It wasn’t just one Gropius building it was a collection of 4 or 5 that were destroyed, using tax dollars, to prepare the site for ….. Folks there is no plan for that site. The “greenest” construction is adaptive reuse not destruction and rebuilding. Toni Preckwinkle also bears responsibility for this cultural destruction by not demanding that nothing be done without a plan. She caved to Daley!

  6. forget gropius May 17, 2010 at 8:26 pm

    Who cares about Gropius and his has been designs, anyway?
    Have you been to the metlife bldg? It is quite unspectacular and boring. I am an architecture buff, but do remember that Chicago was at one time (no longer) notable for its architecture precisely because new things were built from the ashes of the fire. Now all the modern architecture is built in Asia or Europe or Middle East. Time for America to realize very few things are really worth saving.
    And to all who think Chicago is better off without the games, you people are the reason America is joke in the world today, a place still living off the riches created in the 50s and 60s when it was a beacon to the rest of the world. Nobody in the world knows Chicago as anything but a backwater compared to NYC or LA or SF or even Miami (unbelievable). You cannot sustain success without making some investment, and America has stopped investing in itself. Today a lot of places in the world are richer than the USA.

  7. JOHN C May 17, 2010 at 9:04 pm

    ALL THE head honchos got paid well and fortunately for US taxpayers we dodged a cannonball of debt.
    Trickey dickey daley still gets his pacifier of Obama-a-rama federal cash.

  8. Ben May 17, 2010 at 9:20 pm

    Thank God, Chicago 2016 (and the Mayor) bought the dumpy Michael Reese Hospital complex. Reese has long been in disrepair and to those whiners, a Gropius structure was spared and will be refurbished to its original state.
    New modern retail and residential structures are needed for this lakefront portion of Bronzeville. They didn’t need 2 hospitals in such close vicinity anyway, as Mercy Hospital is only several blocks away and Advocate Medical Group’s Bronzeville office is based there.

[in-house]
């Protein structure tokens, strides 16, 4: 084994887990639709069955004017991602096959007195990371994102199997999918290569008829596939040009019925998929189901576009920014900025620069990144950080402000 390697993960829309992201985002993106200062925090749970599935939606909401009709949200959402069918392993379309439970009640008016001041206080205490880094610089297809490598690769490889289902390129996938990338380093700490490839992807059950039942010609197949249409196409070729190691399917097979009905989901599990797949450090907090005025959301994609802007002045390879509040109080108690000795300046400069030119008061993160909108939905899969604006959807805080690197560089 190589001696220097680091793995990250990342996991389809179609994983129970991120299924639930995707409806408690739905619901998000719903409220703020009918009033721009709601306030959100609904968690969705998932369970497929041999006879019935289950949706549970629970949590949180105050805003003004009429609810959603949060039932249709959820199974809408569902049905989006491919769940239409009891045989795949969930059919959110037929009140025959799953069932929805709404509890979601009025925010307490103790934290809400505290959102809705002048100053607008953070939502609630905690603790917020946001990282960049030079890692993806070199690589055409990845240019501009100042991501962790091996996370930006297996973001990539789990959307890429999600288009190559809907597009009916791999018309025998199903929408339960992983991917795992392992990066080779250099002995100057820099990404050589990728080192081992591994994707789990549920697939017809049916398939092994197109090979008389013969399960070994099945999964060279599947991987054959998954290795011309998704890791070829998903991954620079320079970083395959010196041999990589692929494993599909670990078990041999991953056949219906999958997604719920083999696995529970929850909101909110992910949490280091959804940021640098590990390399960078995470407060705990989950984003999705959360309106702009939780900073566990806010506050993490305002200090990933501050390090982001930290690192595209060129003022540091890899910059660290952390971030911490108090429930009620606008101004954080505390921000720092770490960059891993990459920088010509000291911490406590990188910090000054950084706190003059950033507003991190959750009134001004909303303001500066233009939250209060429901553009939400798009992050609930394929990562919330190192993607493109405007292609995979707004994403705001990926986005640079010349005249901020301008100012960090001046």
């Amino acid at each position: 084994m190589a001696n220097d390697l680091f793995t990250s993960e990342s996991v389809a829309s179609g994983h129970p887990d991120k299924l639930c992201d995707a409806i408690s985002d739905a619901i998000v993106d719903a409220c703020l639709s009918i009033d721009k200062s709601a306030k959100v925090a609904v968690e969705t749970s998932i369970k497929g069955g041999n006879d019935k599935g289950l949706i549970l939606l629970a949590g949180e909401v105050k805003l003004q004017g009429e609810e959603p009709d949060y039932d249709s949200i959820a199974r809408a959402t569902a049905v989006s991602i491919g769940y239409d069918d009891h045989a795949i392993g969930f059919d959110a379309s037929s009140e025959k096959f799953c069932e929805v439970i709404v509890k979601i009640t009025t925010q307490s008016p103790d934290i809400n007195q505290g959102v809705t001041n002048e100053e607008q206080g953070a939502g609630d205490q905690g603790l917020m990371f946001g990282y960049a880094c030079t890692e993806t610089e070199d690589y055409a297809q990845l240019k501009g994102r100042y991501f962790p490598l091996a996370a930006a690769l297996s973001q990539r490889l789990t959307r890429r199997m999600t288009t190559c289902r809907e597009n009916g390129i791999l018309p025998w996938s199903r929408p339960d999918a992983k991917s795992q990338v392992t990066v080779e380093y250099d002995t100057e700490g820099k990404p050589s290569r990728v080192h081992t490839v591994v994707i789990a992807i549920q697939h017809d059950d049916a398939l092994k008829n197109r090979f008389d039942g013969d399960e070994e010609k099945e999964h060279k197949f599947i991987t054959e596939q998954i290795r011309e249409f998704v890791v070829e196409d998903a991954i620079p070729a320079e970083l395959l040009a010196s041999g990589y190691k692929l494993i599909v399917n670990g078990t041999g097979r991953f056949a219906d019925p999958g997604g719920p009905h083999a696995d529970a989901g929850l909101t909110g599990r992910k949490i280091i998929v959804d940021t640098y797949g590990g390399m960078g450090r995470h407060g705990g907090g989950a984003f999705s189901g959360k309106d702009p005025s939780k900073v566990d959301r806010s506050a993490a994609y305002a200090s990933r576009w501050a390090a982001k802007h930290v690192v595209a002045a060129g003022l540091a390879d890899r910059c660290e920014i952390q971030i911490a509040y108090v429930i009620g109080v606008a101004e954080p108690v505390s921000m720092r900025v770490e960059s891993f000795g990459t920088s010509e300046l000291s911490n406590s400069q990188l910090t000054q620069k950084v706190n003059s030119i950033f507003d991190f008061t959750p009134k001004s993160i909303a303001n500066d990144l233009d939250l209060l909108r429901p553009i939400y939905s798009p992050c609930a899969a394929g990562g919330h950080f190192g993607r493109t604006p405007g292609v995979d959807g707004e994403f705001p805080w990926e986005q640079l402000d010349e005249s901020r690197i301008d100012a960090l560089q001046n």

People who are against progress and change should not live in the nation’s 3rd largest city, they should move to a shack out in nowhere, where nothing ever changes, except the seasons!!!

  9. jojo May 17, 2010 at 11:46 pm

    All the yuppies decry the destruction of the Gropius-designed Michael Reese Hospital… but would they have ever gone there for treatment?

  10. terry May 18, 2010 at 9:53 a.m.

    Actually, the yuppies are still decrying why the money matters, the olympics would’ve been great… get a clue.

  11. terry May 18, 2010 at 10:10 a.m.

    @forget gropius
    I’m calling your bluff… name 1 country (just 1) who has a higher product per capita than the US.
    Personally, I’d hope a country like China where 1/3 of the world’s population resides has a higher gross national product than the US, but I’m pretty we earn more per capita.
    Sure… investment is great. Can you imagine what $91,000,000 would’ve done for the city proper? Or the $1,210,000 spent on the olympic 2016 website?
    Maybe you’re just dense, but the ones who didn’t want the olympics weren’t opposed to investments in the city; we’re actually just questioning why invest that amount of money into a single invent when, for instance, only 1 out of 2 public school students will graduate.
    You say, “Today a lot of places in the world are richer than the USA.” Do you think it might have to do with how THEY SPEND their money? Perhaps on things that aren’t a single event?

  12. SLyleK May 18, 2010 at 11:06 a.m.

    @terry re: per capita income
    1 Qatar 83,841
    2 Luxembourg 78,395
    3 Norway 52,561
    4 Singapore 50,523
    5 Brunei 49,110
    6 United States 46,381

  13. p. hertz May 18, 2010 at 2:44 pm

    The biggest mistake was ever thinking the Olympics would be awarded TO Chicago. It was signed sealed and delivered to Brazil long before the “dog and pony” shows started.

  14. Trista Czapla June 17, 2010 at 11:45 a.m.

    My dad bought a 2006 Ford Mustang, for about $19,000. It has about 200 HP, and is really fun to drive and mod. It also has about 20 mpg. There’s also tons of aftermarket parts if you love that kind of stuff. Check it out.